Since when did meeting someone become “connecting?”
Not a week passes without an invitation for lunch or coffee to, as they say, “connect with me.” Somehow, that phrase rings of shallow intentions.
In the physical world, I believe in cultivating “friendships.” The virtual world has different rules. I’ll save that for a later blog.
I believe in “I would love to get to know you better.” But I’ve found that almost no one (there are rare exceptions) has the desire or the time for really wanting to know me. Most just desire easy access to my “network” of relationships.
I cannot adequately describe how often people ask to meet with me and immediately ask the obligatory “connection” question. You know, something like, “Your life seems so fascinating, could you please tell me what you are doing these days?” Only to see their eyes glaze over a few seconds later or wander the room looking for notables to walk in.
It is immediately obvious they do not care at all about my story or learning from it, they are waiting for a breath so they can tell me their story, or ask me to introduce them to someone important, provide leads for their career, give me their latest CD or book, or similar.
Don’t get me wrong, I LOVE hearing other people’s story. The greatest meals and sacramental times I’ve experienced in life are those when I hear a fascinating story and realize I have met someone of my “tribe.”
But I find it disingenuous to be invited to coffee or lunch to get to know ME better, when all the time it is a guise to get to know my connections—not me, at all.
But even more often, someone asks for the opportunity to “pick my brain.” Yes, “pick my brain.”
PICK. My. Brain.
Pick. MY. Brain.
Pick. My. BRAIN.
Ponder that phrase a few moments.
To “pick my brain” connotes asking for my many years of hard work experience, life experience, knowledge gathering and years of diligent, blood sweat and tears invested into my success—for free (or at the very best a $7.00 lunch.)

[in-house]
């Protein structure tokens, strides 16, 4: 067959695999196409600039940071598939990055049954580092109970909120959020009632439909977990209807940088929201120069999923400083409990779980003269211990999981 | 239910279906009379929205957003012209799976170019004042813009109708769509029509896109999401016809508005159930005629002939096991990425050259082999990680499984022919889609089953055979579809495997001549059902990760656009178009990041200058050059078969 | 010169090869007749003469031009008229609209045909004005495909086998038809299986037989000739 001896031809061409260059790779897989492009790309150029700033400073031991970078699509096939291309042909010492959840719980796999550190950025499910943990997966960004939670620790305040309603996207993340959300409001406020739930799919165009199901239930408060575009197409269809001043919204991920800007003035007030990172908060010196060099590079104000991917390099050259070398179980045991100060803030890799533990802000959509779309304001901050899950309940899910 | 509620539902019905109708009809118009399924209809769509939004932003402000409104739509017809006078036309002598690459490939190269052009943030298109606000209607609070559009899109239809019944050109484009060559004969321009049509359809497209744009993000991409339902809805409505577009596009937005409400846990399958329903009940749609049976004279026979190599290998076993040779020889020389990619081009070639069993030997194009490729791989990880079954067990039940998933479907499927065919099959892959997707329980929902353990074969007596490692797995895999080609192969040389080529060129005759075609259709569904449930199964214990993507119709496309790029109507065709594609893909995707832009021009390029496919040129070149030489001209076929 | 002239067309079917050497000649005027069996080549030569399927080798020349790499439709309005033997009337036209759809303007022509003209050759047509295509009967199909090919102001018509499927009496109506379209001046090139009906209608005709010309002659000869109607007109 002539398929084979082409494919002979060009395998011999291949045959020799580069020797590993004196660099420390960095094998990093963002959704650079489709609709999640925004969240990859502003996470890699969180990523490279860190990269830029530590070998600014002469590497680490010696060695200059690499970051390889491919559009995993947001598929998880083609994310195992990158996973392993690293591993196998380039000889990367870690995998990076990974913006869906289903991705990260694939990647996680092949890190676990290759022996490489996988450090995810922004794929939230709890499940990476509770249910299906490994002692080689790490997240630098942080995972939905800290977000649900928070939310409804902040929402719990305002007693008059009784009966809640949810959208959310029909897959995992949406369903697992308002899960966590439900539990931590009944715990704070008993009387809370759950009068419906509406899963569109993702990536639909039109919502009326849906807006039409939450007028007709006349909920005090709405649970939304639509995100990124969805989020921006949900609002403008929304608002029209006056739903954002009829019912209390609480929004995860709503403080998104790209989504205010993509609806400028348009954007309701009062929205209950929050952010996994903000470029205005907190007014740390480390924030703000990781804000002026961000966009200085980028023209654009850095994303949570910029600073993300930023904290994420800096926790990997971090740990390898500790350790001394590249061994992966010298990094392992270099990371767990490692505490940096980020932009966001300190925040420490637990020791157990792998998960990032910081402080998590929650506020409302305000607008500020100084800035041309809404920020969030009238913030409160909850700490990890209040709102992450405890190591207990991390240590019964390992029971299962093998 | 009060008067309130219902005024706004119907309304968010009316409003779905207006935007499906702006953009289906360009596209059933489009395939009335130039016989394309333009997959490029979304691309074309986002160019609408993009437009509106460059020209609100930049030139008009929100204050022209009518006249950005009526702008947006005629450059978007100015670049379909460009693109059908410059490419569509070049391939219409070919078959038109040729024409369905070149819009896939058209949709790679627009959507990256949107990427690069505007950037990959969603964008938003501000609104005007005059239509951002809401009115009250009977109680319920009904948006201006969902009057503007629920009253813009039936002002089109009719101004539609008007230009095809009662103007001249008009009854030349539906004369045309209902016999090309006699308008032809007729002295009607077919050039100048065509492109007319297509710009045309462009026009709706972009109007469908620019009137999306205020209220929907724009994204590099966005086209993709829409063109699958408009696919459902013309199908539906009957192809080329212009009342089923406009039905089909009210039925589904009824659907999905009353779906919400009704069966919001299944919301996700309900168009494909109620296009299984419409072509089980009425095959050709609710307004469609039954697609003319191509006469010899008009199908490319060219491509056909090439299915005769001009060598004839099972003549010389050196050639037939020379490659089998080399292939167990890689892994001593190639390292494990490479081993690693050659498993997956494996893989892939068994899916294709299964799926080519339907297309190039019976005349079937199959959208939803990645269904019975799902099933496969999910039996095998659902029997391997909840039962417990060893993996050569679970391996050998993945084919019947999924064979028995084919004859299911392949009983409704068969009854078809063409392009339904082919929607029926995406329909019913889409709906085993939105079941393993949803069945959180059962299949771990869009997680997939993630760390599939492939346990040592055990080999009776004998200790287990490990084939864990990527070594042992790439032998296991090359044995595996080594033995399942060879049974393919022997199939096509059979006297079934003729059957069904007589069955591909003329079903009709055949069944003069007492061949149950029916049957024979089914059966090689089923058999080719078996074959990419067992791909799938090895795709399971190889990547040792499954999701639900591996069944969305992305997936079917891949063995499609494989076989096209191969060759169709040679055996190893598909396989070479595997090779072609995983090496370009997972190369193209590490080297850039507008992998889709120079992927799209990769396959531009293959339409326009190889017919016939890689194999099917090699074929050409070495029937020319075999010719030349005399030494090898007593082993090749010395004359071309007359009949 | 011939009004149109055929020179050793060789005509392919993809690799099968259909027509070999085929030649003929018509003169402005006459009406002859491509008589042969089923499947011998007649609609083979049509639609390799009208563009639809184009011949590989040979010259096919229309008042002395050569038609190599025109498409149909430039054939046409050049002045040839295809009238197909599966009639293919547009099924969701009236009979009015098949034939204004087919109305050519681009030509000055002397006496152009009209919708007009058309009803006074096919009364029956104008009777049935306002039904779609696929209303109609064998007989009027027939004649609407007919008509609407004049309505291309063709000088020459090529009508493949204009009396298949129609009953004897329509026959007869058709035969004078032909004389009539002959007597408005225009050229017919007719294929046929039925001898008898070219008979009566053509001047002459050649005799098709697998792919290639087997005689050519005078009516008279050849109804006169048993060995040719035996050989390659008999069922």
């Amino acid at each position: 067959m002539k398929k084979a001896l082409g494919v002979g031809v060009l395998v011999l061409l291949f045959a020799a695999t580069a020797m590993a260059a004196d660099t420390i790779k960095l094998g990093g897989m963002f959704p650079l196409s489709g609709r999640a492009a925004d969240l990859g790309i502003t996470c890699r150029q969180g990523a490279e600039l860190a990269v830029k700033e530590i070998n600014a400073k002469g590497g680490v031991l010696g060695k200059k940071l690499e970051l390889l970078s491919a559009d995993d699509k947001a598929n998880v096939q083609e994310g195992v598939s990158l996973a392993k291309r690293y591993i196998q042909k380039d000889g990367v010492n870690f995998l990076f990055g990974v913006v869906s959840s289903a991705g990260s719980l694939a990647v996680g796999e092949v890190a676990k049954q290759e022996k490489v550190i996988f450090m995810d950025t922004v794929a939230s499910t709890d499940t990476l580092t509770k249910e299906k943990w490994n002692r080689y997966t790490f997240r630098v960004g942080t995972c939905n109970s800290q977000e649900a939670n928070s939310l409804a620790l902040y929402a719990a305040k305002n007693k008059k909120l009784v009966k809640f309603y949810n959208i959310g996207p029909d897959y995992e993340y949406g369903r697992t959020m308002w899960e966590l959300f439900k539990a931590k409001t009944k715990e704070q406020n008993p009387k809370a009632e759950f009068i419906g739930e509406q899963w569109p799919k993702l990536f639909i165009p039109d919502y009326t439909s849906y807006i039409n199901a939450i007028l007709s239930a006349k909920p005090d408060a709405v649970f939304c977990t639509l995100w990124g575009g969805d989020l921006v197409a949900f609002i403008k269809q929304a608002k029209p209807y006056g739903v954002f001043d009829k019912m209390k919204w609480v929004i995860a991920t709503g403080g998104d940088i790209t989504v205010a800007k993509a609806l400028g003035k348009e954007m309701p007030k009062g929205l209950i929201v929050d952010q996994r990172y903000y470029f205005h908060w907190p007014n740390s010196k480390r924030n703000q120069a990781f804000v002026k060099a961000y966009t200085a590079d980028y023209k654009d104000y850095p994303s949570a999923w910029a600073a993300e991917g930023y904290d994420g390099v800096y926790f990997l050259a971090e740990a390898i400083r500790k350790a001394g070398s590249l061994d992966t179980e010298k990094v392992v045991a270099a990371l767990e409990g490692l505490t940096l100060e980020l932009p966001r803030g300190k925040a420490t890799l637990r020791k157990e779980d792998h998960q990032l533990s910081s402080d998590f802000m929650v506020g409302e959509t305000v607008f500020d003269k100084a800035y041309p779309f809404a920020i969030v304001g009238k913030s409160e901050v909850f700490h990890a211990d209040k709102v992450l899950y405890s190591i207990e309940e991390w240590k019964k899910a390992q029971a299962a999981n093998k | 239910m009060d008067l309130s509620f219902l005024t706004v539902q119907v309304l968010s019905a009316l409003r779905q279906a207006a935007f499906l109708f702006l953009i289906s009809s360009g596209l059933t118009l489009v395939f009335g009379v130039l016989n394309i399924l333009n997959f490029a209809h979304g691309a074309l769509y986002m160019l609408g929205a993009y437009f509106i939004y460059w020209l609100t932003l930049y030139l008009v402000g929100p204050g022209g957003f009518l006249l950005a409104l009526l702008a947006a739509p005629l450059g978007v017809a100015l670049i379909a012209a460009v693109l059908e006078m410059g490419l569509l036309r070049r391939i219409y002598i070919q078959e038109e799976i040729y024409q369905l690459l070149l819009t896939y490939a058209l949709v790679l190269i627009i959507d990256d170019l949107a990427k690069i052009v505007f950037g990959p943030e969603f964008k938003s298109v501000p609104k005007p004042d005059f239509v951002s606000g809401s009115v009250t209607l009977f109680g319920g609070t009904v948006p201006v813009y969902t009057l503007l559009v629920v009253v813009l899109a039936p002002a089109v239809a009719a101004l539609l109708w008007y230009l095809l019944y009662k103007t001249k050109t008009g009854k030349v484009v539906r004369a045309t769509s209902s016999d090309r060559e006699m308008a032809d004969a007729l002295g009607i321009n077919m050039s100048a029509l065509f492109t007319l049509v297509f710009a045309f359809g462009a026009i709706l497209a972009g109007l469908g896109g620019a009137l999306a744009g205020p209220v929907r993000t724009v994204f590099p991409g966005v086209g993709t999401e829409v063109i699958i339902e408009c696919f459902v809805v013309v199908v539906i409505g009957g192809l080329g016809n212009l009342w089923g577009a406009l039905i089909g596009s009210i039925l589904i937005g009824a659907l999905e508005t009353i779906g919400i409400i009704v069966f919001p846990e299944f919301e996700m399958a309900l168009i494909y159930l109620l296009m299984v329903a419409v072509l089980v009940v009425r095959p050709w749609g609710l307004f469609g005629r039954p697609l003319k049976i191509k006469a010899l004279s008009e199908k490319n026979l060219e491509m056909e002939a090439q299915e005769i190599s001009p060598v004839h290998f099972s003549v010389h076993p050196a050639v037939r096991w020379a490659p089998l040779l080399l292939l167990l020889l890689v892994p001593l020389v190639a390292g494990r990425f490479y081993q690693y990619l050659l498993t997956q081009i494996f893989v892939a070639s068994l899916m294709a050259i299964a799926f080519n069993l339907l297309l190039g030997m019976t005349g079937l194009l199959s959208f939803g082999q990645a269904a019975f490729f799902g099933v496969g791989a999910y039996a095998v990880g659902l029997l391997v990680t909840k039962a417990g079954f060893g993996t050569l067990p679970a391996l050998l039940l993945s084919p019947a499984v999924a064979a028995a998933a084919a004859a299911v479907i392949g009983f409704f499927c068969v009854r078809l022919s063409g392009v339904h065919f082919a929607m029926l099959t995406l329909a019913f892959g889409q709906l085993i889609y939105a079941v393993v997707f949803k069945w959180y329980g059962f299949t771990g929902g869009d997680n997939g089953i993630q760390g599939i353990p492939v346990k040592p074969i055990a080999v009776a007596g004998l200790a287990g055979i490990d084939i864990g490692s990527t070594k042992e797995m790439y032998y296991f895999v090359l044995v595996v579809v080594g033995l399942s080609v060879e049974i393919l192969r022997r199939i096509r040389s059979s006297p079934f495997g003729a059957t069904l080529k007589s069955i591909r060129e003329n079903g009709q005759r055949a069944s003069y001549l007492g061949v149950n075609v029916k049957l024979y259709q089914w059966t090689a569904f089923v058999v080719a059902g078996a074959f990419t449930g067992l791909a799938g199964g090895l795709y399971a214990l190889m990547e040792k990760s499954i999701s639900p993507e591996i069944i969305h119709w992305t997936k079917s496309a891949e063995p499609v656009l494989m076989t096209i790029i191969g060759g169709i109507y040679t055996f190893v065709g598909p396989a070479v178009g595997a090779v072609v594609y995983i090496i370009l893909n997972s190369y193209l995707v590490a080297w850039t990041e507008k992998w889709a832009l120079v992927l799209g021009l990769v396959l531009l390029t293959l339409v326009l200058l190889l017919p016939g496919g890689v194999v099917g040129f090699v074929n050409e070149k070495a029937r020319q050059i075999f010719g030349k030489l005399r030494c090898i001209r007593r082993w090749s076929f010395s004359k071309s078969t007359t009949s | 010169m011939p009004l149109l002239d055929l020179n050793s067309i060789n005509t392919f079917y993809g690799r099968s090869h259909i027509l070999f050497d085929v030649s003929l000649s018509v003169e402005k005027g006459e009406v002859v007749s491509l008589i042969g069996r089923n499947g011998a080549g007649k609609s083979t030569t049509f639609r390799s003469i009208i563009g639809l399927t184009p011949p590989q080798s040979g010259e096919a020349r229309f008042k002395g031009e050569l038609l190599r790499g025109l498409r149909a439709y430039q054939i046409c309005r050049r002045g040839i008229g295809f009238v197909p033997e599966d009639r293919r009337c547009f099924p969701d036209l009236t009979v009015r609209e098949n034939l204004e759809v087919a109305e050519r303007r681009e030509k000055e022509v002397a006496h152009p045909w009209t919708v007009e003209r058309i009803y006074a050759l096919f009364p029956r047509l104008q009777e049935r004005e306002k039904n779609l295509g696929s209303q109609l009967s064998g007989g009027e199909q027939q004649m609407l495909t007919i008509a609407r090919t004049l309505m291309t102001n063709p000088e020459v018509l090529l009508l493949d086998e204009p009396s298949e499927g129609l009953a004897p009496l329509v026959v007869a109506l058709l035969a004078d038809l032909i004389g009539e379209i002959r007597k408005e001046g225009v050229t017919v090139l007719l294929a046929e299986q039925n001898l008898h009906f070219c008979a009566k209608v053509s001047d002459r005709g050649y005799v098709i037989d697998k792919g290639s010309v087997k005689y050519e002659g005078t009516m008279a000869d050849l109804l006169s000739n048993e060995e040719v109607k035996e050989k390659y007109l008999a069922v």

No one would dare ask me to lunch to talk me into giving them my Macintosh computer which costs only a thousand or so dollars.
But somehow, no one hesitates to ask to “pick my brain” which represents hundreds of thousands of real dollars of investment and years of hard work that are truly priceless.
Since when are physical things worth more than a lifetime of knowledge.
I have finally realized that my knowledge, my ability to gather people, my love for life, my mentoring, my advice, and my maturity are worth a bit more than lunch.
So don’t be offended when you ask me to coffee or lunch to “connect with me” or “pick my brain,” and I happily quote you my prorated day rate plus lunch.
Sure, I do pro-bono work. Lots of it.
But please realize I live in the city where CCM, charities and religious organizations abound—who never hesitate to ask for freebies—so my generous but limited number of pro-bono hours usually disappear by the end of January.
Last time I checked, the grocery store and electric company still charge me real money to buy my groceries. For some reason, they just will not accept my good intentions for payment. I’ve tried.
I love “connecting” and getting my “brain picked” when it truly is a straight-up business deal. It almost always turns out to be a win-win situation.
Just be honest with me. What do you really want?